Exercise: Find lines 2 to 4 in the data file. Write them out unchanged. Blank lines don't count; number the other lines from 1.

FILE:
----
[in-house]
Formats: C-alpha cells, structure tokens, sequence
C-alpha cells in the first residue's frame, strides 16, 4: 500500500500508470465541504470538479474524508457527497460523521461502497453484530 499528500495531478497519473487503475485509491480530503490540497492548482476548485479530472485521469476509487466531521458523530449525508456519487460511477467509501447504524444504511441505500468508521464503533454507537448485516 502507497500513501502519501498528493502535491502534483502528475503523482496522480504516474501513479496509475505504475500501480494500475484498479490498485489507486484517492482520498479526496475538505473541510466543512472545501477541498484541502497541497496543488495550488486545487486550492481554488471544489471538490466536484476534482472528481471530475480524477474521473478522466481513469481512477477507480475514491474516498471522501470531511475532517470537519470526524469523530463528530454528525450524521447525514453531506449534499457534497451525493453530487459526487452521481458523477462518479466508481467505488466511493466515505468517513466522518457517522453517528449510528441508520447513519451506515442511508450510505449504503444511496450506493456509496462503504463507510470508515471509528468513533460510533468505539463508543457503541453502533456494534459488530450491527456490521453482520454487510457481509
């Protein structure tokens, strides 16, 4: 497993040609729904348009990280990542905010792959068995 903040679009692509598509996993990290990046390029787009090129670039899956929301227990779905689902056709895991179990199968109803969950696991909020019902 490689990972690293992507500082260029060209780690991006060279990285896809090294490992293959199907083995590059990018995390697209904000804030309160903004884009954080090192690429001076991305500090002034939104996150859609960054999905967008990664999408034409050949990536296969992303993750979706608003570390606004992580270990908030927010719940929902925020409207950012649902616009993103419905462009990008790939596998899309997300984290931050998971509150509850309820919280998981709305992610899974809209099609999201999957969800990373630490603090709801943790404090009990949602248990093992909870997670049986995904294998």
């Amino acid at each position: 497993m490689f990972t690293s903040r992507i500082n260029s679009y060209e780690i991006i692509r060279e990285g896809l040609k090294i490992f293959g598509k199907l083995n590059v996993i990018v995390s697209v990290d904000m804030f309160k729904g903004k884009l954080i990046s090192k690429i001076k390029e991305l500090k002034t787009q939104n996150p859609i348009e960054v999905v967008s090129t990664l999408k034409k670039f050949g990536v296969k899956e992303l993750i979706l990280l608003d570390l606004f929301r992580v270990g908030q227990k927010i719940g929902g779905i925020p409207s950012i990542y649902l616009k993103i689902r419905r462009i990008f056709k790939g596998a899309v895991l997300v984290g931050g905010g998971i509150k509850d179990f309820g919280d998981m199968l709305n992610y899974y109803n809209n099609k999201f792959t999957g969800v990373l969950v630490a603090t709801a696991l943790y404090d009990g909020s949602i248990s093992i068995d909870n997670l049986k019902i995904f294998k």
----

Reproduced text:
Formats: C-alpha cells, structure tokens, sequence
C-alpha cells in the first residue's frame, strides 16, 4: 500500500500508470465541504470538479474524508457527497460523521461502497453484530 499528500495531478497519473487503475485509491480530503490540497492548482476548485479530472485521469476509487466531521458523530449525508456519487460511477467509501447504524444504511441505500468508521464503533454507537448485516 502507497500513501502519501498528493502535491502534483502528475503523482496522480504516474501513479496509475505504475500501480494500475484498479490498485489507486484517492482520498479526496475538505473541510466543512472545501477541498484541502497541497496543488495550488486545487486550492481554488471544489471538490466536484476534482472528481471530475480524477474521473478522466481513469481512477477507480475514491474516498471522501470531511475532517470537519470526524469523530463528530454528525450524521447525514453531506449534499457534497451525493453530487459526487452521481458523477462518479466508481467505488466511493466515505468517513466522518457517522453517528449510528441508520447513519451506515442511508450510505449504503444511496450506493456509496462503504463507510470508515471509528468513533460510533468505539463508543457503541453502533456494534459488530450491527456490521453482520454487510457481509
């Protein structure tokens, strides 16, 4: 497993040609729904348009990280990542905010792959068995 903040679009692509598509996993990290990046390029787009090129670039899956929301227990779905689902056709895991179990199968109803969950696991909020019902 490689990972690293992507500082260029060209780690991006060279990285896809090294490992293959199907083995590059990018995390697209904000804030309160903004884009954080090192690429001076991305500090002034939104996150859609960054999905967008990664999408034409050949990536296969992303993750979706608003570390606004992580270990908030927010719940929902925020409207950012649902616009993103419905462009990008790939596998899309997300984290931050998971509150509850309820919280998981709305992610899974809209099609999201999957969800990373630490603090709801943790404090009990949602248990093992909870997670049986995904294998």